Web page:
CA Discrimination Law Explained by an Employment Lawyer

This blog post will explain the legal protections in California when it comes to employment discrimination. No one should have to suffer through illegal discrimination in the workplace, but unfortunately, it does happen. California has some of the strongest anti-discrimination laws in the country, and if you’ve been the victim of discrimination, you can take action and get the justice you deserve.

But how do you know if you’re protected by California’s anti-discrimination laws? To get a better understanding of your rights, an employment lawyer can help. California’s anti-discrimination laws are expansive and unique. These laws protect individuals from discrimination based on race, color, sex, religion, disability, sexual orientation, age, marital status, and other protected categories.

This means that employers are prohibited from making decisions related to hiring, promoting, disciplining, and terminating employees based on these categories. Furthermore, California also protects employees in the workplace from harassment, including sexual harassment. If you believe you’ve been discriminated against or harassed in the workplace, it’s important to contact an experienced employment lawyer.

These legal professionals can assess the details of your situation and help determine if you have a valid claim for discrimination or harassment. They can also help guide you through the process of filing a complaint and, if necessary, pursuing a lawsuit. In addition, they can provide advice on how to respond to any retaliatory action taken by an employer. Do you need help understanding CA discrimination law and your legal rights? An employment lawyer can explain your options, help you understand the legal process, and provide you with the legal protection you need.

California low

discrimination law in California is governed by the California Fair Employment and Housing Act which can be found in the governmental code section 1 2 9 4 0 and the Maine statute is subsection a now this is different than what the rest of the country uses the rest of the country for the most part uses title 7 and the the governmental administrative body that oversees enforcement of title 7 is the EEOC but here in California we have our own version of the EEOC which is the DfE H the Department of Fair Employment and housing that is the governmental body that oversees enforcement of the anti-discrimination efforts in the state of California along with all the private lawyers that sue under these laws so does this apply to every employer well no technically it doesn’t – for feeha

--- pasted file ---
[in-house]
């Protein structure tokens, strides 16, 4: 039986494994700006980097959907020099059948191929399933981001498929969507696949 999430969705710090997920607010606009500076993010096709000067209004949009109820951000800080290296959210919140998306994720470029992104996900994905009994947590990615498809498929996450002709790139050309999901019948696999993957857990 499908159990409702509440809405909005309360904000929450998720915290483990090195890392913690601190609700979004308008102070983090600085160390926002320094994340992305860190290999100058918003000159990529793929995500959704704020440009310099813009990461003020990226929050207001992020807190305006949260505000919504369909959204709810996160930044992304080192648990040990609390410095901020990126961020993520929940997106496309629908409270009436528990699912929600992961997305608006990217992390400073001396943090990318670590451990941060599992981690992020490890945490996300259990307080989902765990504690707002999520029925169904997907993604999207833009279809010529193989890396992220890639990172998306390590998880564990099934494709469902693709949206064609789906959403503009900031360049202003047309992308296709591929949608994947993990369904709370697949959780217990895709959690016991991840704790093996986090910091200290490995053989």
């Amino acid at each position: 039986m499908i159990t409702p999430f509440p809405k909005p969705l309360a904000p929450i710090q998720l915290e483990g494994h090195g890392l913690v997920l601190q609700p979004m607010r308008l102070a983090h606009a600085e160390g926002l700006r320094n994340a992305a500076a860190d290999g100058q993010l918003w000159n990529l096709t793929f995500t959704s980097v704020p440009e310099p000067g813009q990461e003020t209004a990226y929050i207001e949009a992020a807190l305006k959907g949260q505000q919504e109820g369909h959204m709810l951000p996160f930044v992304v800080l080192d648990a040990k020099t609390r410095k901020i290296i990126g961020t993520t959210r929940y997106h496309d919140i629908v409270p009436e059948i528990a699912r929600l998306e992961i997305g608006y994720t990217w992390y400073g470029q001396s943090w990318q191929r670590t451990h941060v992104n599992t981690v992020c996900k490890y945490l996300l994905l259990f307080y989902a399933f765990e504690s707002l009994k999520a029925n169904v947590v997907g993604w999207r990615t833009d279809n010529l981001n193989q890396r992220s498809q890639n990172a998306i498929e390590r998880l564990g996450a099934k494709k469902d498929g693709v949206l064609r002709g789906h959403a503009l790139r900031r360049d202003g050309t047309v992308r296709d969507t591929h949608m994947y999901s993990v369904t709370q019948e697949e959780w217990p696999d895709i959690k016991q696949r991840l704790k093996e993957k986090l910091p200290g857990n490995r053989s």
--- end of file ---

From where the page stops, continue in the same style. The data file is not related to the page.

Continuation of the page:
to apply to an employer the employer must have five or more employees so if you work at a small company with two employees technically feeha doesn’t apply but there are other anti-discrimination laws that would but let’s get into the meat and potatoes of California’s anti-discrimination law and I’m literally going to read the law to you it is an unlawful Employment Practise unless based on a bona fide occupational qualification talk about that later for an employer because of and that’s the important part a protected category which we will talk about all the protected categories in a minute to refuse to hire or employ the person or to bar or to discharge the person from employment or to discriminate against the person in compensation in terms conditions or privileges of employment all that is the law and basically what it says is if the law applies to that employer they cannot discriminate against you because of one of these protected categories which we’re going to jump into right now.

Protected Categories Under California law

It is an unlawful employment practice for an employer to discriminate against a person because they have one of these characteristics, but Before we jump into each one of these remember that bfoq thing I was talking about let’s explain that a little bit further a bona fide occupational qualification is an exception to the anti-discrimination rules meaning an employer can discriminate against a person if there’s a bfoq and the best way to explain what a bfoq is is with an example let’s say your United Airlines and you want to hire a pilot you put out a job advertisement and an individual applies but that person recently in a boating accident lost the use of one of their eyes and 50% of their other eye ie they have a physical disability well United Airlines can discriminate against that person and not hire them because having good eyesight is definitely a bfoq a flying commercial aircraft but the vast majority of jobs don’t have a bfoq attached to them so let’s jump into the protected categories Everybody knows that it’s an unlawful employment practice for an employer to refuse to hire somebody or to terminate somebody because of their race or a similar to that religion.